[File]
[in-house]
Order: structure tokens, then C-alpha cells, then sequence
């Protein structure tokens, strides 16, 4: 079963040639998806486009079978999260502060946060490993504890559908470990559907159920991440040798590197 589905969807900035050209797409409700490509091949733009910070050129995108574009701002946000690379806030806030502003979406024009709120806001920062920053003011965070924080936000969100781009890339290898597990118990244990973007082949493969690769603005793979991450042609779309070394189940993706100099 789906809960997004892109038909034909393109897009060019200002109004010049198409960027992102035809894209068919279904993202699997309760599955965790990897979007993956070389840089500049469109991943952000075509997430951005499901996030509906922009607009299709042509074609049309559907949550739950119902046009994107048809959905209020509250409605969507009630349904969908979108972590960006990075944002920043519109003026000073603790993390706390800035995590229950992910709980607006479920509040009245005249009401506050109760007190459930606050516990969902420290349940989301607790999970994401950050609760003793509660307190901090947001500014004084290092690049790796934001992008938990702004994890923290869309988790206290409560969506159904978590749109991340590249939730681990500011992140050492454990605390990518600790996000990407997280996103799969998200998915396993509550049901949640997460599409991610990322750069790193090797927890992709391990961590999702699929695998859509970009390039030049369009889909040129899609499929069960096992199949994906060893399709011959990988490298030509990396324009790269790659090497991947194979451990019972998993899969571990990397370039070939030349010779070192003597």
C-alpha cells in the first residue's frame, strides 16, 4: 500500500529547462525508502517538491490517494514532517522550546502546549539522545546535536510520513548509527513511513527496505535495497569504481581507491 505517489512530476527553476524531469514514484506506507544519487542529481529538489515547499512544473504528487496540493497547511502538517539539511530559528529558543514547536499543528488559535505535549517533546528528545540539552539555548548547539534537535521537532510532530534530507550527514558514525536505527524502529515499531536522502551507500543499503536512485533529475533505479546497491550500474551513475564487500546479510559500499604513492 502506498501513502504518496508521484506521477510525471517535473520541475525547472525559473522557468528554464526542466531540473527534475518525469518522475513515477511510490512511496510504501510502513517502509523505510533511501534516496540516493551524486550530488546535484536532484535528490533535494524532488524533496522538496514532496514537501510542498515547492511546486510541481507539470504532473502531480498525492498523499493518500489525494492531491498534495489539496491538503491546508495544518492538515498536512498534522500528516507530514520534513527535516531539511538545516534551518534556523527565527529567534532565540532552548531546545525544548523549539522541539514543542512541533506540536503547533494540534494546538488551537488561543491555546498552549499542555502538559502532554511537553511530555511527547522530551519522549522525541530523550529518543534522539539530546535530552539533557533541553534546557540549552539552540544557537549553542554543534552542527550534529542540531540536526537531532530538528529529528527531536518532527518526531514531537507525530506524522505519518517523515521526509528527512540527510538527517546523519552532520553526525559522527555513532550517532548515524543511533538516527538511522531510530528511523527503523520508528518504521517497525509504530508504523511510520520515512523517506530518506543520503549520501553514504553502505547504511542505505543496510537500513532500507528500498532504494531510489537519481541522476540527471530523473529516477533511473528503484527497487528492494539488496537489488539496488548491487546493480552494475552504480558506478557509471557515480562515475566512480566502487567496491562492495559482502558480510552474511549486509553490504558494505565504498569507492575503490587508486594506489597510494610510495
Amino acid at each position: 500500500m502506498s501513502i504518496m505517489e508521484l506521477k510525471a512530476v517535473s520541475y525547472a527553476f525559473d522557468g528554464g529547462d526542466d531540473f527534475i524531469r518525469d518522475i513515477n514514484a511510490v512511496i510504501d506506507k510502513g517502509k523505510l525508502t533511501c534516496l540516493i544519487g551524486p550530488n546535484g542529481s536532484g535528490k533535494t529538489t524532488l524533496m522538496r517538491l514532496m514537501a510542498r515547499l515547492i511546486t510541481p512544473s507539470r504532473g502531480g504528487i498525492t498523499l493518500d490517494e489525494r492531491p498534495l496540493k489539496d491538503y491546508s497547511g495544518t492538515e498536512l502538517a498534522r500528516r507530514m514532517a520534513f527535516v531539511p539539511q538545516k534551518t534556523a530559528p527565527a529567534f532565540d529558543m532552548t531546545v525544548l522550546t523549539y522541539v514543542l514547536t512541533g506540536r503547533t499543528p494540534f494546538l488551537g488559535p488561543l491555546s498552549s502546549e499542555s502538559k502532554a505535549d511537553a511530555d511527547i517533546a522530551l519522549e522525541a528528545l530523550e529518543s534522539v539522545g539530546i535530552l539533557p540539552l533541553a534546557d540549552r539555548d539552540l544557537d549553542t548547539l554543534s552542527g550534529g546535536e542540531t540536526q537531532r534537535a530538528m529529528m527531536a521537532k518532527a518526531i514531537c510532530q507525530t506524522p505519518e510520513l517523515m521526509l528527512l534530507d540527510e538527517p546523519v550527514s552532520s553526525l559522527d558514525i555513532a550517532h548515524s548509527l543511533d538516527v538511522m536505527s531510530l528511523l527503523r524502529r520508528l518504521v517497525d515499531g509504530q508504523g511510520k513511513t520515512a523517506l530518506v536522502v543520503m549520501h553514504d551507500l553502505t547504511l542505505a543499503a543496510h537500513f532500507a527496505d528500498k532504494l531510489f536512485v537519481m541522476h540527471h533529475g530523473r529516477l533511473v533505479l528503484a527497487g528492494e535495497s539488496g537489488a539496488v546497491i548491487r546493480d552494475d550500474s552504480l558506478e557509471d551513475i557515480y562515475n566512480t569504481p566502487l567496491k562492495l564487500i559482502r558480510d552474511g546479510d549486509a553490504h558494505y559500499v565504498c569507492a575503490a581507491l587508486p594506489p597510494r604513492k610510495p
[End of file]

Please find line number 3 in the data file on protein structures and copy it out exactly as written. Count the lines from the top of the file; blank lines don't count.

């Protein structure tokens, strides 16, 4: 079963040639998806486009079978999260502060946060490993504890559908470990559907159920991440040798590197 589905969807900035050209797409409700490509091949733009910070050129995108574009701002946000690379806030806030502003979406024009709120806001920062920053003011965070924080936000969100781009890339290898597990118990244990973007082949493969690769603005793979991450042609779309070394189940993706100099 789906809960997004892109038909034909393109897009060019200002109004010049198409960027992102035809894209068919279904993202699997309760599955965790990897979007993956070389840089500049469109991943952000075509997430951005499901996030509906922009607009299709042509074609049309559907949550739950119902046009994107048809959905209020509250409605969507009630349904969908979108972590960006990075944002920043519109003026000073603790993390706390800035995590229950992910709980607006479920509040009245005249009401506050109760007190459930606050516990969902420290349940989301607790999970994401950050609760003793509660307190901090947001500014004084290092690049790796934001992008938990702004994890923290869309988790206290409560969506159904978590749109991340590249939730681990500011992140050492454990605390990518600790996000990407997280996103799969998200998915396993509550049901949640997460599409991610990322750069790193090797927890992709391990961590999702699929695998859509970009390039030049369009889909040129899609499929069960096992199949994906060893399709011959990988490298030509990396324009790269790659090497991947194979451990019972998993899969571990990397370039070939030349010779070192003597």